I believe that the main thread’s stack is controlled by the JVM – in Android’s case – Dalvik JVM. The relevant constant if I’m not mistaken is found in
Browsing for stack sizes through the dalvik source history:
API 3 (Android 1.5) = 8KB
API 4-10 (Android 1.6 – Android 2.3.7) = 12KB
API 14-17 (Android 4.0 – Android 4.2.2) = 16KB
So how many nested views can you have:
Impossible to say accurately. Assuming the stack sizes are as described above, it all depends on how many function calls you have in your deepest nesting (and how many variables each function takes, etc). It seems that the problematic area is when the views are being drawn, starting with
android.view.ViewRoot.draw(). Each view calls the draw of its children and it goes as deep as your deepest nesting.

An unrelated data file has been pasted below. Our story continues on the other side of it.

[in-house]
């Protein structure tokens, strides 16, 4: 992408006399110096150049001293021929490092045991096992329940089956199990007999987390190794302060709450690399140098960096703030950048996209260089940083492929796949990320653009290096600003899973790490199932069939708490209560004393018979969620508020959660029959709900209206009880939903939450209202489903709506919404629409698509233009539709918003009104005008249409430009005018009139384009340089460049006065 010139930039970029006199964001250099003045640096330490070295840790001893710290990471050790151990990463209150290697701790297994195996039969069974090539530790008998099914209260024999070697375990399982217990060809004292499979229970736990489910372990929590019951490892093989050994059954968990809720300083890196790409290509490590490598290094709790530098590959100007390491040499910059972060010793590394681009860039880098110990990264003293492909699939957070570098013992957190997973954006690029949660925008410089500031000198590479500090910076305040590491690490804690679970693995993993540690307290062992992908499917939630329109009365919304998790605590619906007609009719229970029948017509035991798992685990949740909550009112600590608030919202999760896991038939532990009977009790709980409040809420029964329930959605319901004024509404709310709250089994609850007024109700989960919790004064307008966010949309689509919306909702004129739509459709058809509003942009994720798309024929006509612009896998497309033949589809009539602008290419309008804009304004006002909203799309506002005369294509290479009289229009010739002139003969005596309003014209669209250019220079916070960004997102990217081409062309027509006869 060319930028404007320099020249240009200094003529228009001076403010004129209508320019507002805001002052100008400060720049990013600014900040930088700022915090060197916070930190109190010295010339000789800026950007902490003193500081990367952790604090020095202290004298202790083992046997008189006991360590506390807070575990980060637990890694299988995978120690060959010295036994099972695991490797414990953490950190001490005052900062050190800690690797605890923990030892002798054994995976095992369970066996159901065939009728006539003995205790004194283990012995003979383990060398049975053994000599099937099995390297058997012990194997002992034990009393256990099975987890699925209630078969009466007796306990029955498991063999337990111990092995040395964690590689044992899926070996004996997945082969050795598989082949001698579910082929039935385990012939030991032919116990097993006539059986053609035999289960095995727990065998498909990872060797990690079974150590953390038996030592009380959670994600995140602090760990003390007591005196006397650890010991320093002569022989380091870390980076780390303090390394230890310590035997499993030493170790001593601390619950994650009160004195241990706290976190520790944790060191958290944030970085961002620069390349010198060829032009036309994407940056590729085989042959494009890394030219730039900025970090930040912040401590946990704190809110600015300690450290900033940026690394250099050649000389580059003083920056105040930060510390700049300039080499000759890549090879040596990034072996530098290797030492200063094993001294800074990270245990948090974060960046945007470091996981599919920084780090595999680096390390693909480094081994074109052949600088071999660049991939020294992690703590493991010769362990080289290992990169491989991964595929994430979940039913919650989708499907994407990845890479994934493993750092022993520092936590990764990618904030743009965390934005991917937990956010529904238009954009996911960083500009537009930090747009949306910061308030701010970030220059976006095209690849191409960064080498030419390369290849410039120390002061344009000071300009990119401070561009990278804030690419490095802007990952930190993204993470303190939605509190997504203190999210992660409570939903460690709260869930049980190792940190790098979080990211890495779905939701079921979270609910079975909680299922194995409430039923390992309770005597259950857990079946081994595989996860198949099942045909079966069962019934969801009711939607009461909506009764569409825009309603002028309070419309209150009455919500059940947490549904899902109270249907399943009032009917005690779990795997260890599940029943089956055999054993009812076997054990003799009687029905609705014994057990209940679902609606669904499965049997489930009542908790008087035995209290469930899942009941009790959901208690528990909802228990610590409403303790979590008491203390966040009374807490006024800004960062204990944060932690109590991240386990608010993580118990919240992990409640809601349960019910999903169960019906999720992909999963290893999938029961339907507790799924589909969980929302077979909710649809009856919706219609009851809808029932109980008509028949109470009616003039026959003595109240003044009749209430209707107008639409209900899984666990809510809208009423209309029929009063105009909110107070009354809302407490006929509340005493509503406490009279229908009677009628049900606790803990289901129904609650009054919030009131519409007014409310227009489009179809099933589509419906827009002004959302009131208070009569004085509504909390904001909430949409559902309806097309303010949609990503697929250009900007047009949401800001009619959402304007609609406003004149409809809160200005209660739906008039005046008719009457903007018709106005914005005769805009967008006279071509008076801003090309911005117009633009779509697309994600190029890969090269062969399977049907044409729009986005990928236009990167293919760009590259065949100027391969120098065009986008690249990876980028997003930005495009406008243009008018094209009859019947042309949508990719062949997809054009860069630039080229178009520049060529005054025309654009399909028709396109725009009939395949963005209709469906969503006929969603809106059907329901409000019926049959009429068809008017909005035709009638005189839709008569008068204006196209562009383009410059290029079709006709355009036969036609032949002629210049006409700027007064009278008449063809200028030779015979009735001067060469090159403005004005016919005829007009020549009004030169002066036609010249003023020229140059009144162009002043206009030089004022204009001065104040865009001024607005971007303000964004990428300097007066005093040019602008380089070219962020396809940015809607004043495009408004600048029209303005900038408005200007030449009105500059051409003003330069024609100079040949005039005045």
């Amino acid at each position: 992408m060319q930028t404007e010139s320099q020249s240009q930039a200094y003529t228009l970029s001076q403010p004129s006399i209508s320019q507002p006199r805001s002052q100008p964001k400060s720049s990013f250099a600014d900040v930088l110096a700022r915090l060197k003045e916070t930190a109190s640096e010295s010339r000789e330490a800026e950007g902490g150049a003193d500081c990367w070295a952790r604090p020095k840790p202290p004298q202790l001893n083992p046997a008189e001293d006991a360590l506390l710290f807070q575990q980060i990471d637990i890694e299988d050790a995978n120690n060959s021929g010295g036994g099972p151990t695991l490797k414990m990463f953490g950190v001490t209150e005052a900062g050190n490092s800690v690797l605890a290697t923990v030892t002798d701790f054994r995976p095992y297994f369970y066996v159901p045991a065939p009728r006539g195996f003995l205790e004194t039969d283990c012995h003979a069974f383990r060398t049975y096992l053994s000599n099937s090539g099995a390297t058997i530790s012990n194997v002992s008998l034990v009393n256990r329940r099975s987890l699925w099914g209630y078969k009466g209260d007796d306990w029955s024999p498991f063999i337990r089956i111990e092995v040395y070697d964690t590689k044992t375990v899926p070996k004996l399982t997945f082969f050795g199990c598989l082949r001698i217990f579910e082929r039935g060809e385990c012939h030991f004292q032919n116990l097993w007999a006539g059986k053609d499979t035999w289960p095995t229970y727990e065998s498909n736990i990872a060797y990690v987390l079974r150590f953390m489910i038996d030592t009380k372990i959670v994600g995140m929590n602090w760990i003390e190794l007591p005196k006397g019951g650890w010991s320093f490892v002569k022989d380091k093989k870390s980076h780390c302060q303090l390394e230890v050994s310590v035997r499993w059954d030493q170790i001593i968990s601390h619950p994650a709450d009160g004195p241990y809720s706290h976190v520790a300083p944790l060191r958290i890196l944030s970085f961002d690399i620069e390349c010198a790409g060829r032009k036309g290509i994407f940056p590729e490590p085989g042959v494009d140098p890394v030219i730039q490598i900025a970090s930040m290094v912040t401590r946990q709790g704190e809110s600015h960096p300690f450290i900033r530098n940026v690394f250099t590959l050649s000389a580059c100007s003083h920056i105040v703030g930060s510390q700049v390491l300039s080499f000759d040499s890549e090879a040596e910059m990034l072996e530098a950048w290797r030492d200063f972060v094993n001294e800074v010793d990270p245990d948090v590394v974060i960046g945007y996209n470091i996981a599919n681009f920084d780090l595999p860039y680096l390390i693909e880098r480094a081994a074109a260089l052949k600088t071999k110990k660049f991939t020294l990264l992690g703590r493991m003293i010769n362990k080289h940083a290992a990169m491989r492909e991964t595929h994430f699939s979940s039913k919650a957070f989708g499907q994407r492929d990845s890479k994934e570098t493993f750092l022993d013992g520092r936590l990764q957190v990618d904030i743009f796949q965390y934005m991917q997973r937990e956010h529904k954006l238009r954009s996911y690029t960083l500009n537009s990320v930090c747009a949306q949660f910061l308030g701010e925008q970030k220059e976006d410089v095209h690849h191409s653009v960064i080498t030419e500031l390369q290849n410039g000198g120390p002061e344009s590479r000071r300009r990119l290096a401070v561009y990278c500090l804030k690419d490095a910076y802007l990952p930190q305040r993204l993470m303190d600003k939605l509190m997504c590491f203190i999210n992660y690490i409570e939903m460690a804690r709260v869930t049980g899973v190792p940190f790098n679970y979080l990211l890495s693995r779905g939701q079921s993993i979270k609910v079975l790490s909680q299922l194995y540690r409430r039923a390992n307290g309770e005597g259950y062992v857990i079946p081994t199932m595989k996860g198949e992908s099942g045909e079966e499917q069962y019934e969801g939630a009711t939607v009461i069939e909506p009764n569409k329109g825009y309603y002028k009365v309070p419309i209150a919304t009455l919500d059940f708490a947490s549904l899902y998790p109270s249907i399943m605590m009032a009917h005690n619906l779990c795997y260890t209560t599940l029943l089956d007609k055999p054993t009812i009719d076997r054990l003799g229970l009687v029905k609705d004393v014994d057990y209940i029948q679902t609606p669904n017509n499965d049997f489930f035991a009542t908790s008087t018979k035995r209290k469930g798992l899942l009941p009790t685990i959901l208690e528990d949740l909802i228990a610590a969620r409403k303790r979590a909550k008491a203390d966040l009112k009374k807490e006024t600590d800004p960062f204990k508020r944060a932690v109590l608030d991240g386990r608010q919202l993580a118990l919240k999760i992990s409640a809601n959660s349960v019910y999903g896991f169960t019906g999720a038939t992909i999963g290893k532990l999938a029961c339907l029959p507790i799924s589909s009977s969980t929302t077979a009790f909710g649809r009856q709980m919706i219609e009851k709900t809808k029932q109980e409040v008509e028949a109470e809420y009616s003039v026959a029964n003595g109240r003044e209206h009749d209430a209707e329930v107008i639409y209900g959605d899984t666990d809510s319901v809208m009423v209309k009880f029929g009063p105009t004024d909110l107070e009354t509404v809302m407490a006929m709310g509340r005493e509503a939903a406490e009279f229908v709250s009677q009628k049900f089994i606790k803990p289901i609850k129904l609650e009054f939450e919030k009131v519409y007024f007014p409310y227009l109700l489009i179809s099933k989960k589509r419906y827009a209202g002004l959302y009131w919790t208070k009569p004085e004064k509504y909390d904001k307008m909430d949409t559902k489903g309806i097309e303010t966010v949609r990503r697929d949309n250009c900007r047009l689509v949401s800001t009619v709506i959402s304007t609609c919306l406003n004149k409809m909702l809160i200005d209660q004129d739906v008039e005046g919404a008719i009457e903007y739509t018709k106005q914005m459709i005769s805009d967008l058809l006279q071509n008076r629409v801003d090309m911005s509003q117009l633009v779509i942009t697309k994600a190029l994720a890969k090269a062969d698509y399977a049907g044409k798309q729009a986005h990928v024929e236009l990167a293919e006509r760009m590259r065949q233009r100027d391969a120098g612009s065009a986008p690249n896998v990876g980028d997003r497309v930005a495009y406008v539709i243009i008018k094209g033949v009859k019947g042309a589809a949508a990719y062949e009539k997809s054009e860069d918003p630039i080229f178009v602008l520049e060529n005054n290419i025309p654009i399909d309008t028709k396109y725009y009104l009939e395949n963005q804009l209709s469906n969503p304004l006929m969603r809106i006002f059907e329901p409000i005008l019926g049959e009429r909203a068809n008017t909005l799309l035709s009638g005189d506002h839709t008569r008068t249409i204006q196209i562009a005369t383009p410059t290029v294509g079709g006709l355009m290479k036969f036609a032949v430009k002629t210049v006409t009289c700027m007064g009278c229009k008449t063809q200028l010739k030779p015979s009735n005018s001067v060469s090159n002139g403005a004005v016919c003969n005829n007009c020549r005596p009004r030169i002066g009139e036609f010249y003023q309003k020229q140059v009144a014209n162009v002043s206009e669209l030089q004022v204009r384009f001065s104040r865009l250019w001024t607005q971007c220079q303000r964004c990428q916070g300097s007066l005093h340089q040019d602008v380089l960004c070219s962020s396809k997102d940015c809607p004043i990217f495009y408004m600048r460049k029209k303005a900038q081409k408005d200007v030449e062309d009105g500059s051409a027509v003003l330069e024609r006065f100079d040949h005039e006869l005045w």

I would perform empirical tests at least on the devices appearing in all the boundary groups above. It seems that using the emulator gives accurate results (although I’ve only compared the native x86 emulator to a real device).
Keep in mind that optimizations to how the actual widgets / layouts are implemented may also influence this. Having said that, I believe that most of the stack space is eaten by every layout hierarchy adding about 3 nested function calls:
drawChild() and this design hasn’t changed much from 2.3 – 4.2.